Planning

Kitchen layouts

L Shape Kitchen

The popular L layout provides space for a seating area in the kitchen. This kitchen layout causes longer distances to be travelled because of the tall and/or side cabinets that are positioned on each of the ends. The corner is very versatile as it has a large amount of potential storage space. Special corner cabinets with pullouts create additional space.


 

U – Shape Kitchen

The U kitchen is ideal for optimal zone design. This kitchen layout enables the best possible work flows with the shortest distances. The space between the rows should be at least 120cms so that there is enough space for the pullout systems to be open simultaneously. Corners are very versatile as they have large potential for storage space. Special corner cabinets with pullouts create additional space.


 

Island Kitchen

Island kitchens are ideal when there is enough space and the kitchen is to be open to the living area. The island or half island can be accessed from all sides. Usually, the cooking and preparation zones are located here. Adding the sink to the island makes this the optimal zone arrangement as far ergonomics goes.


 

G – Shape Kitchen

The G kitchen is the least used kitchen layout and requires a lot of space. However, it does provide excellent opportunity for optional zone design. The freestanding row of cabinets separates the kitchen from the living area, but still allows communication between the two. The important thing to remember however is that the ‘entrance’ to the kitchen should be large enough. The space between the rows should be at least 120cms so the there is enough space for the pullout systems to be open simultaneously. Special corner cabinets with pullouts create additional space.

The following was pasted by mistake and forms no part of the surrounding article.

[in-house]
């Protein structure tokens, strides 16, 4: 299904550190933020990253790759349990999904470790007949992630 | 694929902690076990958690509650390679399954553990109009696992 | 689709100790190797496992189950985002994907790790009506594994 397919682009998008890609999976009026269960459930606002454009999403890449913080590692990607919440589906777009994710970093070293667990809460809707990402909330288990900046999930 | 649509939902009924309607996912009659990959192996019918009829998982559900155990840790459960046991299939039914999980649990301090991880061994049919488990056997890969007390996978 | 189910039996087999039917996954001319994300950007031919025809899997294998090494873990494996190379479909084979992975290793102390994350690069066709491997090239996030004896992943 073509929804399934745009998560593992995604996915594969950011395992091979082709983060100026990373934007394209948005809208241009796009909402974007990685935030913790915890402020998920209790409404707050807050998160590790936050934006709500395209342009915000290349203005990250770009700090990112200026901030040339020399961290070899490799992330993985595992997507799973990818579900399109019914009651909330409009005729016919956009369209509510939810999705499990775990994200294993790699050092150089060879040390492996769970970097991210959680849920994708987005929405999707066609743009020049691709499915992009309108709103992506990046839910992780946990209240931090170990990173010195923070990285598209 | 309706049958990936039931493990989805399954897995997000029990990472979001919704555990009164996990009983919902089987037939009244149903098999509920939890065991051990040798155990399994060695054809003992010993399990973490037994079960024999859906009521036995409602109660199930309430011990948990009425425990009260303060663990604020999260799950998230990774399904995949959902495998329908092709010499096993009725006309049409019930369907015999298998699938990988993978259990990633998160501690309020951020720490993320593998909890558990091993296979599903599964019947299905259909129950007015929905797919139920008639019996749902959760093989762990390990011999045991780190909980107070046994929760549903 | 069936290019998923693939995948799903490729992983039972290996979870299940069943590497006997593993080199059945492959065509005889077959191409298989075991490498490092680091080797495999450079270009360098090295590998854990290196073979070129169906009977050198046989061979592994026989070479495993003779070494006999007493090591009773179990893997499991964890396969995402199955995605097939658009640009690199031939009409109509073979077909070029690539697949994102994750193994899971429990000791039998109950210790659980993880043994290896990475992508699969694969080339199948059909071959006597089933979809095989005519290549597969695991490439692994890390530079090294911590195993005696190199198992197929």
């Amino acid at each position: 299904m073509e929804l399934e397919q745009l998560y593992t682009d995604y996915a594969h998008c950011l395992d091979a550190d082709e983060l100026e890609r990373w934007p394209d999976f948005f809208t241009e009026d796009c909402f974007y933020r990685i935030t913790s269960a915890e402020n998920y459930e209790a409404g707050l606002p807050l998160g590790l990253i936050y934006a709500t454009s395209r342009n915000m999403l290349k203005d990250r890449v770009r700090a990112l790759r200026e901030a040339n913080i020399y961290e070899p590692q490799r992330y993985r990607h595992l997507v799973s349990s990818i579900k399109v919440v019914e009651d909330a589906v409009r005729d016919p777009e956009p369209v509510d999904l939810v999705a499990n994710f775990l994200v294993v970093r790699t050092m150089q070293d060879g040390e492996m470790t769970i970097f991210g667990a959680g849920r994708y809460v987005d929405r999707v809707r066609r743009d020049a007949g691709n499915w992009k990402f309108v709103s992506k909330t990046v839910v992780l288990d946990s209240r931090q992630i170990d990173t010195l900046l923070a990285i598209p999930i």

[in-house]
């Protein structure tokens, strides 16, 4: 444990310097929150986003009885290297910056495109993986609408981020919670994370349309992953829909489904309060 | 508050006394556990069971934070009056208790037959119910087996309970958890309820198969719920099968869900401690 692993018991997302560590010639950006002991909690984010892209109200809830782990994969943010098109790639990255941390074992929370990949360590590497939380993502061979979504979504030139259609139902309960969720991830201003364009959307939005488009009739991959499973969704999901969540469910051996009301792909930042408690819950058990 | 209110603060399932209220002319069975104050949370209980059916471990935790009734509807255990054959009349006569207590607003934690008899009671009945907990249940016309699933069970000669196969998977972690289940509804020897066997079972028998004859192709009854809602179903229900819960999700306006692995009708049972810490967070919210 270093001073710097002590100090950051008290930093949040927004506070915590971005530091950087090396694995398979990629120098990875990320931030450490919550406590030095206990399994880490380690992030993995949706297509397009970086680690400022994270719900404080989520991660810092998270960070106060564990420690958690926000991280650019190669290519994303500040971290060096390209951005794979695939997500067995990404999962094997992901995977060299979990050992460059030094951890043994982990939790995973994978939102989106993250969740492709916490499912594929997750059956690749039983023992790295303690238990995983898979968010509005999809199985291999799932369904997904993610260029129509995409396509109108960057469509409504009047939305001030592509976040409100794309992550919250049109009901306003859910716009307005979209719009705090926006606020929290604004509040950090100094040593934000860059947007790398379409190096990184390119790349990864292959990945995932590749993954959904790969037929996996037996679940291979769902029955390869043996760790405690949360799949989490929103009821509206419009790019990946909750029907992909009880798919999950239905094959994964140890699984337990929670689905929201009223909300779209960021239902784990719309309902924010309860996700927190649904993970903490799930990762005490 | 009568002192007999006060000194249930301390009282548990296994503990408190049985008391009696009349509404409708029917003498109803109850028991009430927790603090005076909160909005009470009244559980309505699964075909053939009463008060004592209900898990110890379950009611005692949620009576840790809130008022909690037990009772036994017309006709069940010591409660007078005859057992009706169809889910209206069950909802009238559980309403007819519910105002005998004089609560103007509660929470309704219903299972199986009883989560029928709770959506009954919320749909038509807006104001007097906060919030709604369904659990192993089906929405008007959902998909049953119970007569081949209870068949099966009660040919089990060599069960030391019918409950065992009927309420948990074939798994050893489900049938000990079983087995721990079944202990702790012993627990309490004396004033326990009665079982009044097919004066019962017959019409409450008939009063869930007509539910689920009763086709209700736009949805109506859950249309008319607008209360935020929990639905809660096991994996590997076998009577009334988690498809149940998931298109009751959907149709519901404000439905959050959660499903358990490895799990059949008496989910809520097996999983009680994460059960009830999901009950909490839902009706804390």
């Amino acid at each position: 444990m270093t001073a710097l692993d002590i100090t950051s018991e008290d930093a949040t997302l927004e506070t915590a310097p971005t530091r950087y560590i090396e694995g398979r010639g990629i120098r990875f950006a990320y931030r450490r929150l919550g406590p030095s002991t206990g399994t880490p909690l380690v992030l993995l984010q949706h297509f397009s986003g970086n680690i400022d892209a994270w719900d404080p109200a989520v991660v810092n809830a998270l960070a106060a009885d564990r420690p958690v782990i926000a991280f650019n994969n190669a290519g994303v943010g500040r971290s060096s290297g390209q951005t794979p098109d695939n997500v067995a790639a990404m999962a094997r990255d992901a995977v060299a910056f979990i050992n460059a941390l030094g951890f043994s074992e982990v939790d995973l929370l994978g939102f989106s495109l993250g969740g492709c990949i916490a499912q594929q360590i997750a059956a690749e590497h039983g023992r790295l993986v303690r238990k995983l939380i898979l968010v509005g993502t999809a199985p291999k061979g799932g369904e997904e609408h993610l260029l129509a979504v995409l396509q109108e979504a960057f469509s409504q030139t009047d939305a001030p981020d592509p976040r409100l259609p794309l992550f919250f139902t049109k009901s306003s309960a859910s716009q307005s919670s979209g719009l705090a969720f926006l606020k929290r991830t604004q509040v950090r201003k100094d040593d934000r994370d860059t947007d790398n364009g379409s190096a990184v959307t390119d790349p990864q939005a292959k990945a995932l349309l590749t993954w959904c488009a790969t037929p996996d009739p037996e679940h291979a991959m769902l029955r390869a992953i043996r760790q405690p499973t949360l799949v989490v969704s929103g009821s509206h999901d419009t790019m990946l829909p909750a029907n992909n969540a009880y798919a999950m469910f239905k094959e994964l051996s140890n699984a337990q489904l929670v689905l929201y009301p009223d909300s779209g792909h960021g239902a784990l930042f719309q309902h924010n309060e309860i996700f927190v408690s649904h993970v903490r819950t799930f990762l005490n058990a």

Galley Kitchen

Zone planning optimises working conditions in a galley ‘double row’ kitchen. Switching to a different zone is as easy as turning around. The space between the rows should be at least 120cm so that there is enough space for the pullout systems to be open simultaneously. When a door and a window sit opposite one another in a room, the galley kitchen is the best solution.


 

In-Line Kitchen

– While it’s true that an inline ‘single row’ kitchen only requires one standing wall and fewer work areas, it is rather less effective from an ergonomic standpoint. Even with zone planning, this layout cause the longest journey distances since you often have to go from one end of the kitchen to the other during kitchen activities.


 

The Kitchen Working Triangle

The concept of the ‘kitchen working triangle’ gives the user functionality in the kitchen area not to mention a pleasure to prepare meals and work in. These principles have been around for years and should be utilised as best as possible.

Tips on the kitchen working triangle

The kitchen working triangle is made up of the three main focal points of a kitchen – the sink, stove and fridge.

  • The distance from the sink to the stove to the fridge and back again should be between 3.6 and 8.2 metres.
  • Each side of the triangle should measure between 1.2 and 2.74 metres.
  • The sink should be located between or across from the stove and fridge.
  • Kitchen aisles should be at least 1.1 metres wide to allow people to move around and appliances and cupboard doors to be opened easily.
  • Ideally, you should have a work surface either side of your sink and stove to allow adequate room for food preparation.
  • For kitchen renovations, existing plumbing fixtures need to be taken into consideration for placement of the sink as to relocate plumbing could be costly.